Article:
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Re: [inbox] Re: Supporters urge halt to, hacker's, extradition to US
From: Valdis.Kletnieks () vt edu
Date: Tue, 30 Sep 2008 23:17:26 -0400

On Tue, 30 Sep 2008 20:47:42 CDT, Miller Grey said:
Legally, is there any precedence that private systems owned by the
government are public domain?

At least in the US, systems owned by the federal government are considered
"protected" under the Computer Fraud and Abuse Act of 1986 (18 USC 1030
has most of the legalese for this:

http://www4.law.cornell.edu/uscode/html/uscode18/usc_sec_18_00001030----000-.html

For this scenario, the interesting words are in 18 USC 1030 (a)(2)(C):

(C) information from any protected computer if the conduct involved an
interstate or foreign communication;

"protected computer" is defined in 180 USC 1030(e)(2):

(2) the term "protected computer: means a computer:

(A) exclusively for the use of a financial institution or the United States
Government, or, in the case of a computer not exclusively for such use, used by
or for a financial institution or the United States Government and the conduct
constituting the offense affects that use by or for the financial institution
or the Government; or

(B) which is used in interstate or foreign commerce or communication, including
a computer located outside the United States that is used in a manner that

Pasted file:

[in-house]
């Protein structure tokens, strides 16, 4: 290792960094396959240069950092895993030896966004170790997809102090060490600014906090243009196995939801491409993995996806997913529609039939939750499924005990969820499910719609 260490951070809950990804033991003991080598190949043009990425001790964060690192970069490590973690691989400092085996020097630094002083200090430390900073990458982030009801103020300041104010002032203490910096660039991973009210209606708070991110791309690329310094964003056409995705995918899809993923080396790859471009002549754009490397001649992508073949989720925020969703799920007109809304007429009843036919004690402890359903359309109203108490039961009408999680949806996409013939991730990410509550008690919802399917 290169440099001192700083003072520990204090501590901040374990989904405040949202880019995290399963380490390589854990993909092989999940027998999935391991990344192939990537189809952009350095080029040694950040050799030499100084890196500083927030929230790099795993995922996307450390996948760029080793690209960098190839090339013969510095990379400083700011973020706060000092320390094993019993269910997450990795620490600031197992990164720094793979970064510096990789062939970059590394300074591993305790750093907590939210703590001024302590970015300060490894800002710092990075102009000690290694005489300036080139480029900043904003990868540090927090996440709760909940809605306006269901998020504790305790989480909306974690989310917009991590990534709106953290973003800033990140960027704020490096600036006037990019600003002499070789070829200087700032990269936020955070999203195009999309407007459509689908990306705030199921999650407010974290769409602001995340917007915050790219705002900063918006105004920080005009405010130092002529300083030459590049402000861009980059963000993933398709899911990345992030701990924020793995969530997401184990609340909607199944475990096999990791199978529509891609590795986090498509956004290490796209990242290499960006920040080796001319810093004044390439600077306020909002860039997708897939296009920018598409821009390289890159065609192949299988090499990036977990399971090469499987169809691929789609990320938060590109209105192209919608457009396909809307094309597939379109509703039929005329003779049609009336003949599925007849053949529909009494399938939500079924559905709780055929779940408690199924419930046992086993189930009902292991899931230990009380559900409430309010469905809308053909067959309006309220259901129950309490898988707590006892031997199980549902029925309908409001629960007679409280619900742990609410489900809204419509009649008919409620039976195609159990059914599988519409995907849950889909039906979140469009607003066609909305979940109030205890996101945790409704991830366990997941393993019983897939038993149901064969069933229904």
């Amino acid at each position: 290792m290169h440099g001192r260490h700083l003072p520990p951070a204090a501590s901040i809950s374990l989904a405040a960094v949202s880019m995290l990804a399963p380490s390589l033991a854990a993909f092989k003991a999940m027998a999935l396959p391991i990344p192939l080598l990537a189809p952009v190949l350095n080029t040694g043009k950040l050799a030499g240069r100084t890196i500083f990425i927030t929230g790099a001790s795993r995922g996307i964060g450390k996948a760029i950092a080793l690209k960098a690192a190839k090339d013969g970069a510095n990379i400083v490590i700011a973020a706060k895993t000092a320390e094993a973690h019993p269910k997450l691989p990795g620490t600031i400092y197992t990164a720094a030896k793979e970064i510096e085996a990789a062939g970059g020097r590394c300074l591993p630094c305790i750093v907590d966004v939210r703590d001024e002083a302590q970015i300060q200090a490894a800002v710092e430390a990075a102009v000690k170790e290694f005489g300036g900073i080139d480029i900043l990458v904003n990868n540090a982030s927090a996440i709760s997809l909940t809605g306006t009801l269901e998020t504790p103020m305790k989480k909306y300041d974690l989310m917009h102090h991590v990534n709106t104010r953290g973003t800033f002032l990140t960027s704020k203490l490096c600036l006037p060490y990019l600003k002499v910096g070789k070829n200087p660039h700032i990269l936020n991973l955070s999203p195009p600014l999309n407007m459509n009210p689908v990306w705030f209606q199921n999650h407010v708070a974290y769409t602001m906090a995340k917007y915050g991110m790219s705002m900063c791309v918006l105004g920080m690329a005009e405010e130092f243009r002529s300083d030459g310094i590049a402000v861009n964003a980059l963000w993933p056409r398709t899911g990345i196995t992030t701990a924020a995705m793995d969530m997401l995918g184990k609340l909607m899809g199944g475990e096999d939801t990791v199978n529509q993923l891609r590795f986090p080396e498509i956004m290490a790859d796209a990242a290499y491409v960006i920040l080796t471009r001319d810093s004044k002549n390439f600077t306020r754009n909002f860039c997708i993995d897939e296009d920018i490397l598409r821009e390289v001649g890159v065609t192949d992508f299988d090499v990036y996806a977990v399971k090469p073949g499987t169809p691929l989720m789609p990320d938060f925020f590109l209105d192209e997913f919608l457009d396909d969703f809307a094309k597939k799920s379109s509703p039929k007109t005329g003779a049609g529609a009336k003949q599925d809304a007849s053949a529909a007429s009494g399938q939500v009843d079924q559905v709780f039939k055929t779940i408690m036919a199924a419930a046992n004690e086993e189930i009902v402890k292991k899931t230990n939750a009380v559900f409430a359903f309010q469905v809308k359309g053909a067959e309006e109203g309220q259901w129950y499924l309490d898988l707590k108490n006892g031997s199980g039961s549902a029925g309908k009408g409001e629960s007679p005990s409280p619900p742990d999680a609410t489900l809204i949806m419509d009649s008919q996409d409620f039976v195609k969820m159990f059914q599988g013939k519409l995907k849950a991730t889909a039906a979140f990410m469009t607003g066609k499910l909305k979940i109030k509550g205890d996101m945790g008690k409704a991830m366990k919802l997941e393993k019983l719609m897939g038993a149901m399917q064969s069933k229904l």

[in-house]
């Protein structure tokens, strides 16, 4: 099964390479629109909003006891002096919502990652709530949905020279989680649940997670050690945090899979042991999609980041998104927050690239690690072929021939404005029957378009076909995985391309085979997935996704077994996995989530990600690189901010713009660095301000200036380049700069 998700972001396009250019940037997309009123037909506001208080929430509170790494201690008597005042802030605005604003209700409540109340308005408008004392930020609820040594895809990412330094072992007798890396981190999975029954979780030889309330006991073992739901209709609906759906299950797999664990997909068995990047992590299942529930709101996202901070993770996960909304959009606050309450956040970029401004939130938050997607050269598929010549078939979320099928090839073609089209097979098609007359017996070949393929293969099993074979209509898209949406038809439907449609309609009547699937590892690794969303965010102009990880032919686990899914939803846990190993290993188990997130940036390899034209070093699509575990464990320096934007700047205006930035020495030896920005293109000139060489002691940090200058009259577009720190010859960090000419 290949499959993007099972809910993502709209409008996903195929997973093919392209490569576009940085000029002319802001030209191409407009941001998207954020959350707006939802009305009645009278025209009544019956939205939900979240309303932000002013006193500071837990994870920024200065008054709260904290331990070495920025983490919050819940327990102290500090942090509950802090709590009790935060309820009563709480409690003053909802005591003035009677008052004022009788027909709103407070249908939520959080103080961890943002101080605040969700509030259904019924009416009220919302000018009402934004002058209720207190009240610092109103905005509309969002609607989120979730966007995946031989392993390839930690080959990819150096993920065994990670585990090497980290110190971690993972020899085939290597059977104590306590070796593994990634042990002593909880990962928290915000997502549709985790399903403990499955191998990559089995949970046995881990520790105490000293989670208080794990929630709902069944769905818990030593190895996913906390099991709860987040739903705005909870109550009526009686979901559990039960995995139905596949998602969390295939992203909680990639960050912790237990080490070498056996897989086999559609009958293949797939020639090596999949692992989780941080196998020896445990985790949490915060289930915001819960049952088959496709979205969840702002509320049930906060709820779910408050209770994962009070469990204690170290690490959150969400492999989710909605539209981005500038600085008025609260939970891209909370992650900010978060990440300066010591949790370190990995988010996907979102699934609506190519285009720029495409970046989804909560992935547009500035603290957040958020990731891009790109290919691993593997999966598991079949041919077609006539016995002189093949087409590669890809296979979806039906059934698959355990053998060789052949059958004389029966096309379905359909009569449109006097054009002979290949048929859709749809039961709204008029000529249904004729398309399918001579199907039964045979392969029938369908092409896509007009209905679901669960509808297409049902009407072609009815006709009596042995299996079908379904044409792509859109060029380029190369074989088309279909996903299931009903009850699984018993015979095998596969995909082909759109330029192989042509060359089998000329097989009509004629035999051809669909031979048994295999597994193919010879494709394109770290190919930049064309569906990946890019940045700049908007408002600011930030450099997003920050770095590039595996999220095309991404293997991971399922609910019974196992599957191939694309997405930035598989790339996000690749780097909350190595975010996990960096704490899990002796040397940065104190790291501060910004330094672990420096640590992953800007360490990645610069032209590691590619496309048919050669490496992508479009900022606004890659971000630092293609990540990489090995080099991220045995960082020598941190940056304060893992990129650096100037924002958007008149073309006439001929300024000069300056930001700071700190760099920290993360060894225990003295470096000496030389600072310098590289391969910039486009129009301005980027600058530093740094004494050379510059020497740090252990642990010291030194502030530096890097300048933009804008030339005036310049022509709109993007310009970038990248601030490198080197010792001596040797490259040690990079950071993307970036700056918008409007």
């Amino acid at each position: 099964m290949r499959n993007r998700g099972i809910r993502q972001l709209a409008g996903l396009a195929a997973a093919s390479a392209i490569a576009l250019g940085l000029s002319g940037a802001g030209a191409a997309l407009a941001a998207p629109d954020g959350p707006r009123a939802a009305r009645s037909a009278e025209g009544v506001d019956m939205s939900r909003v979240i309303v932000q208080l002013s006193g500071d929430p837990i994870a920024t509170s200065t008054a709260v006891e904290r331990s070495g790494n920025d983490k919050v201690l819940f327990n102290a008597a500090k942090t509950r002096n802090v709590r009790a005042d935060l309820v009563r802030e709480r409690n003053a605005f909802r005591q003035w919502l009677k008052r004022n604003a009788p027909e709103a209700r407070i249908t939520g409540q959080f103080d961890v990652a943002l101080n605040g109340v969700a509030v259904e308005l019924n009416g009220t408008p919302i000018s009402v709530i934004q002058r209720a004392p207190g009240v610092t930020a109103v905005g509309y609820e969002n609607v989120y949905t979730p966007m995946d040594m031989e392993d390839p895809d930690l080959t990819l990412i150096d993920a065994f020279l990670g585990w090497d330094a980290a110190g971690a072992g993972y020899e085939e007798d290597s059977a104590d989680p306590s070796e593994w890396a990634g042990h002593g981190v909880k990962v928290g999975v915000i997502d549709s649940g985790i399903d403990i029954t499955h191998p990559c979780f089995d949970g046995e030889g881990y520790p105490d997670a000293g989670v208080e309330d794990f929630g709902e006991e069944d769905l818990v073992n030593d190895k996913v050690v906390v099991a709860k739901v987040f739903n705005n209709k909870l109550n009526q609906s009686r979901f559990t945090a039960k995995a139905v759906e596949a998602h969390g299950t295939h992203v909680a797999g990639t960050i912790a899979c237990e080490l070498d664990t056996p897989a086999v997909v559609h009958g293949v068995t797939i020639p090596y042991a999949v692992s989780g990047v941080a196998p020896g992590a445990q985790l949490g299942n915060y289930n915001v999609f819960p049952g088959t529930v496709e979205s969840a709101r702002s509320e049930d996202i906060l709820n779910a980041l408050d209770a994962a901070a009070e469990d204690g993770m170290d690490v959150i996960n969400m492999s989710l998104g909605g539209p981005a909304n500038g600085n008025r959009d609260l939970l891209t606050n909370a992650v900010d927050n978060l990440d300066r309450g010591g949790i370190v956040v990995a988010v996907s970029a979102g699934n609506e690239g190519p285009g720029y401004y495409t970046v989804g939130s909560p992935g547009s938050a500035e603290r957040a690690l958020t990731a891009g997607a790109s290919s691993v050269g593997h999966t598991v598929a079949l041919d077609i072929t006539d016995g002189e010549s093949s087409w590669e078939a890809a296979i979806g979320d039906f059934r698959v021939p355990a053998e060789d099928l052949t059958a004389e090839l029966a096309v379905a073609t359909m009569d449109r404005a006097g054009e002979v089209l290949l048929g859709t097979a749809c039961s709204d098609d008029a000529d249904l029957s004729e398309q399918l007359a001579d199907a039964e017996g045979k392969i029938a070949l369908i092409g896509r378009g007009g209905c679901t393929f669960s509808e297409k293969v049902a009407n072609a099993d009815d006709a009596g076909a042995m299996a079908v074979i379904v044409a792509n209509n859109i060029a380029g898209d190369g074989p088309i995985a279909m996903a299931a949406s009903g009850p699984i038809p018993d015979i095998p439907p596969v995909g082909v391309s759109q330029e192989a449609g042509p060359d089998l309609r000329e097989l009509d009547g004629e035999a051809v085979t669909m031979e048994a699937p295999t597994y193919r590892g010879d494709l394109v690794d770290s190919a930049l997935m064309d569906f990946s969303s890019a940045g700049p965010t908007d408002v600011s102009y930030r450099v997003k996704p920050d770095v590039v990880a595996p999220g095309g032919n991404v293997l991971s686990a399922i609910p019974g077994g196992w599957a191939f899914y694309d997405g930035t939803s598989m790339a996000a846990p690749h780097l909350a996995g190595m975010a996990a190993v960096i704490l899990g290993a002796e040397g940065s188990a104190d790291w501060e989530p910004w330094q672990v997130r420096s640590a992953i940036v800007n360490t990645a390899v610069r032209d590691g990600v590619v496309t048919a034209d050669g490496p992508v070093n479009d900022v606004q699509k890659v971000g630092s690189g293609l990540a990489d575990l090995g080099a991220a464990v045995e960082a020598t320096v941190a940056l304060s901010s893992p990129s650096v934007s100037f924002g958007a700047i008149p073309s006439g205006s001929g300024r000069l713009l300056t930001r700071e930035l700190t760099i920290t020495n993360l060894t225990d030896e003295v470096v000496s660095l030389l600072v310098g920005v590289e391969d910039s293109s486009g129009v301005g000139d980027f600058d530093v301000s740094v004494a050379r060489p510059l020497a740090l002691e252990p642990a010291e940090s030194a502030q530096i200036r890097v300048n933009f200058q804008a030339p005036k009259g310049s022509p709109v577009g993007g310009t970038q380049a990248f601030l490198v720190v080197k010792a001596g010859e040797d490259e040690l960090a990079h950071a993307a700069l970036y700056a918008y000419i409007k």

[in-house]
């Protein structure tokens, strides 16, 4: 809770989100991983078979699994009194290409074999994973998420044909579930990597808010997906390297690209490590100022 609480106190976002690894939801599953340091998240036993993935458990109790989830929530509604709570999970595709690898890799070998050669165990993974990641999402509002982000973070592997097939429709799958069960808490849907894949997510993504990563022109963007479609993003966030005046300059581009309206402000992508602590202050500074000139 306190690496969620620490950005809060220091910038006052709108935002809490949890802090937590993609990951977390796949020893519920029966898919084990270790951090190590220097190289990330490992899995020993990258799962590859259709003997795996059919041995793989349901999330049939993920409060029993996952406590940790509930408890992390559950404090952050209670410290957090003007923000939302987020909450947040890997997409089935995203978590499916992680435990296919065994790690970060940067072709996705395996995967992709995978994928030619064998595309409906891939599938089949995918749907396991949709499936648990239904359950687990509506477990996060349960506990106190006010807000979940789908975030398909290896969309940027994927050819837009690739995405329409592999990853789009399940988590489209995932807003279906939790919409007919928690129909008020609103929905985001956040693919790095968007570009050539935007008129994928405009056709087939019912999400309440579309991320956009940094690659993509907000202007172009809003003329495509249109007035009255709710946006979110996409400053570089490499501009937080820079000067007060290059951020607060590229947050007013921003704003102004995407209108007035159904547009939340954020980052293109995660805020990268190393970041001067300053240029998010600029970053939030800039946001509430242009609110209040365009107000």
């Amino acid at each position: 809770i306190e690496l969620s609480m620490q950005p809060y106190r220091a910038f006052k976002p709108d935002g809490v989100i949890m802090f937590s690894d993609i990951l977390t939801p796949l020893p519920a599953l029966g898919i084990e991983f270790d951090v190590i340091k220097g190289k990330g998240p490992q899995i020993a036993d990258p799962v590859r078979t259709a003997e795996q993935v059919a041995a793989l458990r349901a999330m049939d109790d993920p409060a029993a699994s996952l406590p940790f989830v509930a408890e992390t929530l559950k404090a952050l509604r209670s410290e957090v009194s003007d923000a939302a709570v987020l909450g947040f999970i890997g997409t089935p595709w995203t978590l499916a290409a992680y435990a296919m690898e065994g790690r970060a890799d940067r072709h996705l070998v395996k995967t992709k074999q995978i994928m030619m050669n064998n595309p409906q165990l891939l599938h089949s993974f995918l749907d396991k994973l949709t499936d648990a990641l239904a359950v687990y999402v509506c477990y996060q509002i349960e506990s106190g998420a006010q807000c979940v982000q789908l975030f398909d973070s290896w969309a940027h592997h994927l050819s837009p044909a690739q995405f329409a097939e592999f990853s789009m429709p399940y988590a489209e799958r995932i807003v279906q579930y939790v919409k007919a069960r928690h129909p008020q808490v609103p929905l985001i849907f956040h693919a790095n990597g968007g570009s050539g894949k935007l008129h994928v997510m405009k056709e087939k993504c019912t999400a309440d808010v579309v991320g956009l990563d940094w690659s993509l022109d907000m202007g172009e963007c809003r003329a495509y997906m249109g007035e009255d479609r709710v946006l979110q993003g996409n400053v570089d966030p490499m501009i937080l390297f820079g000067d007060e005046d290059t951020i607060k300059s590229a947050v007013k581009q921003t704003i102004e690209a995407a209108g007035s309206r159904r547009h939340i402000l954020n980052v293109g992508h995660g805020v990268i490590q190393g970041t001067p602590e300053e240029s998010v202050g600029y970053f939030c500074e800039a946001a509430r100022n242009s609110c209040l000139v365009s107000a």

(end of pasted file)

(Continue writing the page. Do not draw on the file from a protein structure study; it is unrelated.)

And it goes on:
affects interstate or foreign commerce or communication of the United States;

Yes folks - that means that laptop is protected if it's used for eBay or
Amazon or even Yahoo Messenger, and if you hack it from across the state
or country line, you're in violation...

                            Furthermore, has there ever been any legal
precedent that any private system, if left unsecured, is in the public
domain?

In the US, there have been a number of successful prosecutions in cases where
people used an unsecured wireless access point to launch attacks.  You'd
probably need to show *all* of the following:

1) That it was unsecured.
2) That it was *intentionally* unsecured.
3) That the security was set up for the explicit purpose of allowing free
guest access, and people were actively invited.

In other words - if the sign at the coffeeshop says "Free Wifi", it's fair
game.  If the login banner says "Free guest shell access - no password needed",
it's fair game.   However, if you happen to find an unsecured WAP while
wardriving, or an account that accidentally has a null password, things are a
*lot* stickier for you...

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